The Facts About Oral Cancer: Screenings, Symptoms, and Prevention
By Claudia Rojas on April 6, 2023 in General oral health
There will be an estimated 54,540 new cases of mouth and throat cancers in the United States in 2023 and 11,580 deaths.1 That’s one reason why regular dentist visits are so important!
Your dentist checks for signs of oral cancer during your appointment. This can help you discover any issues early — and early detection dramatically improves the chances of a healthy outcome and can often make treatment less extensive.
The average age of those diagnosed with oral cancer is 64, but that doesn’t mean younger people are risk-free. Just over 20% of all cases are found in those under the age of 55.2
Oral Cancer Warning and Signs
You should go to the dentist if you experience the following symptoms:
Mouth sores or irritations that don’t go away
Red or white patches
Pain or numbness around your mouth and lips
Lumps, thickening, rough spots, or small eroded areas
Difficulty chewing, swallowing, speaking, or otherwise moving your tongue and/or jaw
Any change in how your teeth fit together when you close your mouth
Dentures that rapidly start to fit poorly or become uncomfortable
What to Expect at the Dentist
During your regular exam, your dentist will look for these warning signs by checking your lips, gums, tongue, cheek lining, and the roof and floor of your mouth. They will also examine your throat, including your tonsils, and feel your jaw and neck for any lumps or abnormalities. Finally, your dentist will ask you about current and past health-related behaviors and your medical history.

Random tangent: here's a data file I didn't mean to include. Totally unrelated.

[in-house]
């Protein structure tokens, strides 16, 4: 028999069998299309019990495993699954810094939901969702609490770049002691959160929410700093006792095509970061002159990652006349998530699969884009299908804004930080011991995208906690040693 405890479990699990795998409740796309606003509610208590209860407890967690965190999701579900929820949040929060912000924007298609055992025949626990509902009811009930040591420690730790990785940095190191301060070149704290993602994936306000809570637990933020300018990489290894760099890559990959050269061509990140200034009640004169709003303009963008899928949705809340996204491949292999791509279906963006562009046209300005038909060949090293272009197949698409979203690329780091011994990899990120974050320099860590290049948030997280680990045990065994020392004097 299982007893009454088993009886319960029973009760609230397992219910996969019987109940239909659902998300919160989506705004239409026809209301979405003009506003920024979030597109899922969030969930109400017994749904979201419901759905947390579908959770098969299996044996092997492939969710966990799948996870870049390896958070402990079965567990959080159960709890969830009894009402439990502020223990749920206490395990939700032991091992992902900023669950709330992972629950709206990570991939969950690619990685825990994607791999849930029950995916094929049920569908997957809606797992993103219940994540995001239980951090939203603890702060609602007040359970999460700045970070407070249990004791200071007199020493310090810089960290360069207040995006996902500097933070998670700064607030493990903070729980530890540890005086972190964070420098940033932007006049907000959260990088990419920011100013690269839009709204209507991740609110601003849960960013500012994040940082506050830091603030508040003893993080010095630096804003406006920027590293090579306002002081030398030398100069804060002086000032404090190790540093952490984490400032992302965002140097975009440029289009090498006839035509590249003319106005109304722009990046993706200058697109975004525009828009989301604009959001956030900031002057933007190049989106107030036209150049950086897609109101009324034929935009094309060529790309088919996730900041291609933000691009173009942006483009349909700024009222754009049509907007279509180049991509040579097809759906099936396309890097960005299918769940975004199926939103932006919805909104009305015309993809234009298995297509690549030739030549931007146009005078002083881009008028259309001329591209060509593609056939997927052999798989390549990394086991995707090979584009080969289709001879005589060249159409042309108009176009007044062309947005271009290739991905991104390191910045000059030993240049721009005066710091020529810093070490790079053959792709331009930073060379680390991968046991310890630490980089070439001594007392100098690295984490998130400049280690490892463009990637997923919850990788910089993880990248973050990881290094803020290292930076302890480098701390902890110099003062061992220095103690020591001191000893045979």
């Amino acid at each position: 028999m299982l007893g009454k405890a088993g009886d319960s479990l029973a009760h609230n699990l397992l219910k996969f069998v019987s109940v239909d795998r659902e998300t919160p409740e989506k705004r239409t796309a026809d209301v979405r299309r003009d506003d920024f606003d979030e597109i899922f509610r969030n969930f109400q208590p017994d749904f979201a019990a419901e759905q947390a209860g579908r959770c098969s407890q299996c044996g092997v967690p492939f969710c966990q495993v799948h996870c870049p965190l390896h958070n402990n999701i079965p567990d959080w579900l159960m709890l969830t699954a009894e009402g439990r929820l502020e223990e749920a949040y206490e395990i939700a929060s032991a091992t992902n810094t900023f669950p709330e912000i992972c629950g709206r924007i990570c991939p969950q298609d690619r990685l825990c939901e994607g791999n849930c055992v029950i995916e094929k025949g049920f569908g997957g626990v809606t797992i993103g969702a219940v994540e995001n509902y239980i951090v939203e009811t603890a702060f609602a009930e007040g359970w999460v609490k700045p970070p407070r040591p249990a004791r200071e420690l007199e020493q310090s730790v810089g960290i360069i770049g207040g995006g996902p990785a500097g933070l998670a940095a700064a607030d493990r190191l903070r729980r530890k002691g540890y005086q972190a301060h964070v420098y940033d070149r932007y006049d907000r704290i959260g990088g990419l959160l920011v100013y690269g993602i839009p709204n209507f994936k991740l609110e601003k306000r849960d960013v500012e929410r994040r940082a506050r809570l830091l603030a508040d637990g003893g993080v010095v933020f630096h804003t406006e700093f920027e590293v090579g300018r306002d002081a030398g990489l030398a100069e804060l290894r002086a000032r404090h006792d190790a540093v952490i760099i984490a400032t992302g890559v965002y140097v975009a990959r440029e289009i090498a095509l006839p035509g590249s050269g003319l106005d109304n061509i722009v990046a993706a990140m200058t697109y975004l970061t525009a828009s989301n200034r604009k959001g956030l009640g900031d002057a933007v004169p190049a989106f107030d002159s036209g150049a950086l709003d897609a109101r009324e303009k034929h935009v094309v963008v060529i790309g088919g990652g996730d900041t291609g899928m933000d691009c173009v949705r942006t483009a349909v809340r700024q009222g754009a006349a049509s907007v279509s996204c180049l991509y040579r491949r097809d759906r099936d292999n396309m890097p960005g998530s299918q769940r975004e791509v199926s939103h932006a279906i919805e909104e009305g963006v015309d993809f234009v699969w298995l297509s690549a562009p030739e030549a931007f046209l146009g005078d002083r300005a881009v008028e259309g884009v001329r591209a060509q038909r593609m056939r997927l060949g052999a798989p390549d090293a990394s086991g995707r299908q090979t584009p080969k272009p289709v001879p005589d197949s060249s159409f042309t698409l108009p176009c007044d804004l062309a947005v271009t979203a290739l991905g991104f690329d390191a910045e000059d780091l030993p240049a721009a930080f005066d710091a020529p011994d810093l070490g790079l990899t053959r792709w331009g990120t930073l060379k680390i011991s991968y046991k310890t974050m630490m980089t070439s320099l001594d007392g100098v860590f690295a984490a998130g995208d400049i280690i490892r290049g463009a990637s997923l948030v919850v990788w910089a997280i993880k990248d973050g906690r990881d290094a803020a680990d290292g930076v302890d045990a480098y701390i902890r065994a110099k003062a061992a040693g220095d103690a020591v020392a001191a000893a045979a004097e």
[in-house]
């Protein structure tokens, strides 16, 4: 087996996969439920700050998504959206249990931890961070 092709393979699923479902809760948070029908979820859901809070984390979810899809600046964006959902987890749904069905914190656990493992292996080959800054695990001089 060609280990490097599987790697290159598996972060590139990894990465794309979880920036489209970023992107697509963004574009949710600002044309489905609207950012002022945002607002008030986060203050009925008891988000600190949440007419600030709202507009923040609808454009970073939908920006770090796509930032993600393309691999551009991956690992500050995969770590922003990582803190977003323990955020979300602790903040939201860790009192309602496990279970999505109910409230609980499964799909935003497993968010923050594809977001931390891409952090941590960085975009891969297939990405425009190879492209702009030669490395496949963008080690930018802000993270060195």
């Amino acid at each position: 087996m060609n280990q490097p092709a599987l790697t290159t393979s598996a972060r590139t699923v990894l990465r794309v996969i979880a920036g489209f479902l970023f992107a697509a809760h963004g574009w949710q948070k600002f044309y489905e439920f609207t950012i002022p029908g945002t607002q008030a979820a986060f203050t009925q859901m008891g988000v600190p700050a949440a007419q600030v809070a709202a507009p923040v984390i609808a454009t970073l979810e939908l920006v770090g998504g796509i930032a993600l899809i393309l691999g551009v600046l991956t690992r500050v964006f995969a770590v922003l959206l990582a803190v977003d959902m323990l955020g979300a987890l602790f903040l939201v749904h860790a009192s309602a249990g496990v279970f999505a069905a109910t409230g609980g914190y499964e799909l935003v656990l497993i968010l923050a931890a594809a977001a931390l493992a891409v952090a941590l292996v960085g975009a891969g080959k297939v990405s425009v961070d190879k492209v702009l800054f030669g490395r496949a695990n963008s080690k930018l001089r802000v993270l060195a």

Mouth and throat cancers are twice as common for men as for women.3
Preventing Oral Cancer
A healthy lifestyle can help you reduce your risk for oral cancer.
Don’t use tobacco or vaping products. Use of tobacco products greatly increases a person’s likelihood of mouth and throat cancer. This includes all tobacco products, which can also contribute to severe gum disease, and result in tooth loss. Contrary to common belief, vaping is no safer than tobacco.
Limit alcohol consumption. Those who drink more than two alcoholic beverages per day are more likely to develop oral cancer than those who consume alcohol infrequently or not at all.
Know your personal and family health history. If you or a family member have had cancer in the past, it could increase your risk for certain cancers, including oral cancer.
Protect yourself from exposure to the sun. UV rays are a common cause of lip cancer. Use a water-resistant lip balm with SPF 30 or higher, and remember to reapply regularly.
Practice good oral health. Attend your regularly scheduled cleanings so your dentist can discover any warning signs early. Maintaining good oral health may also reduce your risk for oral cancer.
Those who use both tobacco and alcohol have about 30 times higher risk for developing oral cancer.4
Remember, your oral health is tied to your overall health. Make it a priority to attend every scheduled dentist appointment and other regular medical checkups so you are more likely to catch any health issues early.
1-4American Cancer Society